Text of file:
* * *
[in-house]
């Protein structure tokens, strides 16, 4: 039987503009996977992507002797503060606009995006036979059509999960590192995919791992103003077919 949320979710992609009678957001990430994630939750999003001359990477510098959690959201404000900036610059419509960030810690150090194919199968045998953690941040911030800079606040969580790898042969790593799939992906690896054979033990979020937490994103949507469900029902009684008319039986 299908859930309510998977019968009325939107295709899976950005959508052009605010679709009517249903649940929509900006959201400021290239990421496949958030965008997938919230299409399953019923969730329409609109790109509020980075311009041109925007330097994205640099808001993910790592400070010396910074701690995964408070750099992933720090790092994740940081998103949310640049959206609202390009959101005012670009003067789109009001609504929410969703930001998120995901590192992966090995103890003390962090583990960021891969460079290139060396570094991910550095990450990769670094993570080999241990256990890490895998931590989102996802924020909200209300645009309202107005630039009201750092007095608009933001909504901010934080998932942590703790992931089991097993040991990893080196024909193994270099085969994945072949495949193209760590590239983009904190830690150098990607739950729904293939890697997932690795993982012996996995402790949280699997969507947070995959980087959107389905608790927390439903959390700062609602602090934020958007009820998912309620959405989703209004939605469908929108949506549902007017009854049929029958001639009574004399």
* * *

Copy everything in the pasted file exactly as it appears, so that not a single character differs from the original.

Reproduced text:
[in-house]
């Protein structure tokens, strides 16, 4: 039987503009996977992507002797503060606009995006036979059509999960590192995919791992103003077919 949320979710992609009678957001990430994630939750999003001359990477510098959690959201404000900036610059419509960030810690150090194919199968045998953690941040911030800079606040969580790898042969790593799939992906690896054979033990979020937490994103949507469900029902009684008319039986 299908859930309510998977019968009325939107295709899976950005959508052009605010679709009517249903649940929509900006959201400021290239990421496949958030965008997938919230299409399953019923969730329409609109790109509020980075311009041109925007330097994205640099808001993910790592400070010396910074701690995964408070750099992933720090790092994740940081998103949310640049959206609202390009959101005012670009003067789109009001609504929410969703930001998120995901590192992966090995103890003390962090583990960021891969460079290139060396570094991910550095990450990769670094993570080999241990256990890490895998931590989102996802924020909200209300645009309202107005630039009201750092007095608009933001909504901010934080998932942590703790992931089991097993040991990893080196024909193994270099085969994945072949495949193209760590590239983009904190830690150098990607739950729904293939890697997932690795993982012996996995402790949280699997969507947070995959980087959107389905608790927390439903959390700062609602602090934020958007009820998912309620959405989703209004939605469908929108949506549902007017009854049929029958001639009574004399």